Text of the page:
Truth hits home? UWI urged to address horror on halls
Tyrone Thompson, Staff Reporter
The assault of two female students on the Mona campus of the University of the West Indies (UWI) by a male student last Tuesday has raised fresh questions about gender-based violence on the campus, despite claims by the administration that this is not a major problem.
Coming just two weeks after a Sunday Gleaner report on the prevalence of attacks on female students on the campus, the latest incident has resulted in loud calls for the administration to accept that this is a major problem and to take steps to address it.
Responding to the Sunday Gleaner report, the administration of the university had claimed that allegations of widespread gender-based violence were "not supported by available data".
But since last Tuesday's incident, the West Indies Group of University Teachers (Jamaica) has called for "broad-based gender-sensitive training" as it urged the administration to move decisively against all incidents of harassment and violence.
The UWI chapter of Generation 2000, the Mona Campus Youth League, also added its voice for more to be done to combat gender-based violence.
"The issue of violence - and, in particular, gender-based violence - on the campus can no longer be played down and this is an opportune time for the administration to aggressively deal with the problem once and for all in a fulsome manner," said Ansel Pulchan, communications officer of the group and a gender studies student.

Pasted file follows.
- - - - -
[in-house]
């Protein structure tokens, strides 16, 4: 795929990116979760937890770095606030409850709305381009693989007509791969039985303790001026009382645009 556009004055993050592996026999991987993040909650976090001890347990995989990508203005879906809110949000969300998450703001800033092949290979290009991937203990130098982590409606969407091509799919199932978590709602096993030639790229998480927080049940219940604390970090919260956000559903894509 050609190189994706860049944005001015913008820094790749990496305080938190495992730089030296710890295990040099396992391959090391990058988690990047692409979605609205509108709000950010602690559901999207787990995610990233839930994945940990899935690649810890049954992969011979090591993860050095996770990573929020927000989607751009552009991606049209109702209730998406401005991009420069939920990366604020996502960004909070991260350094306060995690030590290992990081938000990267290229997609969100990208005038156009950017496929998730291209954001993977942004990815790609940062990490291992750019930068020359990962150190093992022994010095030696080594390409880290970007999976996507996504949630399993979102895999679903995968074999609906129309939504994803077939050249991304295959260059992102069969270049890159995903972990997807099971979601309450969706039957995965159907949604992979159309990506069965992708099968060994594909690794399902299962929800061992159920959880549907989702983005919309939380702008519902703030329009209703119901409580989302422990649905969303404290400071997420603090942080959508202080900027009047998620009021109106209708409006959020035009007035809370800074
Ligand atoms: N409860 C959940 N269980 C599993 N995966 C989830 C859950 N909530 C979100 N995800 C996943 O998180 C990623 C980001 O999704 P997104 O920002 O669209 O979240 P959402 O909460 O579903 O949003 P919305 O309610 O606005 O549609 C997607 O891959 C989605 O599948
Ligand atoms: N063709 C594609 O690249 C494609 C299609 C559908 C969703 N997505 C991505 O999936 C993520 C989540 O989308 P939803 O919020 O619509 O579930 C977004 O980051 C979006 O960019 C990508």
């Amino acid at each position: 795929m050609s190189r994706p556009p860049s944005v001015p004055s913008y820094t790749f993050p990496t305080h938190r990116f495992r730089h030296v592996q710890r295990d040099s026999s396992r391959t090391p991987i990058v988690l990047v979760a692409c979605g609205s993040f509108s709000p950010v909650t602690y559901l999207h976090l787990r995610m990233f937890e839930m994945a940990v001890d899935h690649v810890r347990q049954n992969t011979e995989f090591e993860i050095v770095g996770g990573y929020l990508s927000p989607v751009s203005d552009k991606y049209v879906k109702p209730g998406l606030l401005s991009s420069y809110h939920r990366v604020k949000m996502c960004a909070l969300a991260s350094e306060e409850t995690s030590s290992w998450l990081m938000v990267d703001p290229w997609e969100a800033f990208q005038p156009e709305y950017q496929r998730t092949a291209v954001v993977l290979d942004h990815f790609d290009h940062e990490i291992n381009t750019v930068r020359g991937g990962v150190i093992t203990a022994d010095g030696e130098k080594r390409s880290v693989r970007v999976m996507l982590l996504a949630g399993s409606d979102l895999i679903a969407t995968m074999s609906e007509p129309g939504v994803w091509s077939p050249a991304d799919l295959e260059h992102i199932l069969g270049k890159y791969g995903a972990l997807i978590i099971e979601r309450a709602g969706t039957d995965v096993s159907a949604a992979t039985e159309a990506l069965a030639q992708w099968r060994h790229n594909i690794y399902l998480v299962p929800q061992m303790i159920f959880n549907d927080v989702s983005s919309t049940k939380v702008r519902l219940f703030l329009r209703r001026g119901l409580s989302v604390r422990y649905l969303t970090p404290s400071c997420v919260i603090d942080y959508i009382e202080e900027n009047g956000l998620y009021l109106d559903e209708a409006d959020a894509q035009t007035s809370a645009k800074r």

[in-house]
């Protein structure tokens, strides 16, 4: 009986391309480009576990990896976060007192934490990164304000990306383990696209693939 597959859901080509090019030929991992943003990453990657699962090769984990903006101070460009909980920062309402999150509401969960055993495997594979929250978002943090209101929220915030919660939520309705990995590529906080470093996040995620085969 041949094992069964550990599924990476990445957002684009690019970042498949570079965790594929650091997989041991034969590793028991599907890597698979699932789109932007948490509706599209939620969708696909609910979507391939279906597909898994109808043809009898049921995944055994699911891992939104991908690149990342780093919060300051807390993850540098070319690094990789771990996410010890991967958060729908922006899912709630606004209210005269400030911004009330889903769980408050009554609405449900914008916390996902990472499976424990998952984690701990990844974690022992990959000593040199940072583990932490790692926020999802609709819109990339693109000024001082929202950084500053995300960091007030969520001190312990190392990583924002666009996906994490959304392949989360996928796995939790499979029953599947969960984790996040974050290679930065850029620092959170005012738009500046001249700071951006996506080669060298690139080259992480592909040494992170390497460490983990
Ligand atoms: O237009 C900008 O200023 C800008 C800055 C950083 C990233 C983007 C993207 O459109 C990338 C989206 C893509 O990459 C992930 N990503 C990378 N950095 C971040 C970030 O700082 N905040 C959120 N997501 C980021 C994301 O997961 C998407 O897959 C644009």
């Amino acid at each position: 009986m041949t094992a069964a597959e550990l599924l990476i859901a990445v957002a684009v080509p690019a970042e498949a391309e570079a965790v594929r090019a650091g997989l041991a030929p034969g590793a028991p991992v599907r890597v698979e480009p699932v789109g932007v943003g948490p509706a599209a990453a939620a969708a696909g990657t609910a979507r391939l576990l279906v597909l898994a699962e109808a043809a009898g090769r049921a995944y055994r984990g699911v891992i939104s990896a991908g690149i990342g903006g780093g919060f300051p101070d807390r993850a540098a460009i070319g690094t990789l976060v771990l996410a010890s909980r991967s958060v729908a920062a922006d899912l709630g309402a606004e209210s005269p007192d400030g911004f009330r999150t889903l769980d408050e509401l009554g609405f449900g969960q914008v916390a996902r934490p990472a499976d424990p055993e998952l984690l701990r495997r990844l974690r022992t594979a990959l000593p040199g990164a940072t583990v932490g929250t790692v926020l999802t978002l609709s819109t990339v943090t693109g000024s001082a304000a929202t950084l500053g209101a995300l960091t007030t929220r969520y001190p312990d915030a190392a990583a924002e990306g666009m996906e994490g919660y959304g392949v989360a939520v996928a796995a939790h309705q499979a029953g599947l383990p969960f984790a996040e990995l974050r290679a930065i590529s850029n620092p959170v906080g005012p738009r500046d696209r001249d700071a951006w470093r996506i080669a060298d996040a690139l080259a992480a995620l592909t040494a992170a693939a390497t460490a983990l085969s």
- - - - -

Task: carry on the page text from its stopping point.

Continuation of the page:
UNDER-REPORTING OF ATTACKS
The president of the Guild of Students, Lerone Laing, who had declared two weeks ago that his administration had not given priority to addressing gender-based violence on the campus, blamed under-reporting of the attacks for that position.
"As a student body government, we will have to refocus our efforts to get the administration to pay more serious attention to give the reporting and treatment of these incidents more prominence. We also have to be more vocal in encouraging female students who have experienced abuse of whatever kind to come forward and speak out," said Laing.
The attack on the two female students seemed to have jolted even the administration of the campus to acknowledge that the problem was greater than it assumed.
"The university is … consulting internal and external experts on violence and conflict resolution in order to determine the extent and nature of the problem and to develop appropriate measures to address any underlying issues," said the administration in a statement last week.
Sources close to the administration told our news team that the issue of gender-based violence was the main topic of a meeting last Thursday, with some persons present upset that the university had responded to The Sunday Gleaner before carefully analysing its data.
"One of the issues discussed was that the methods of reporting violence on campus had never taken into consideration violence against female students committed by male students," said one source.
"So the security officers just reported an incident as 'assault' and didn't take into consideration if it was a male who assaulted another male student or a male who assaulted a female student. That should have been investigated by the administration before they refuted the allegations."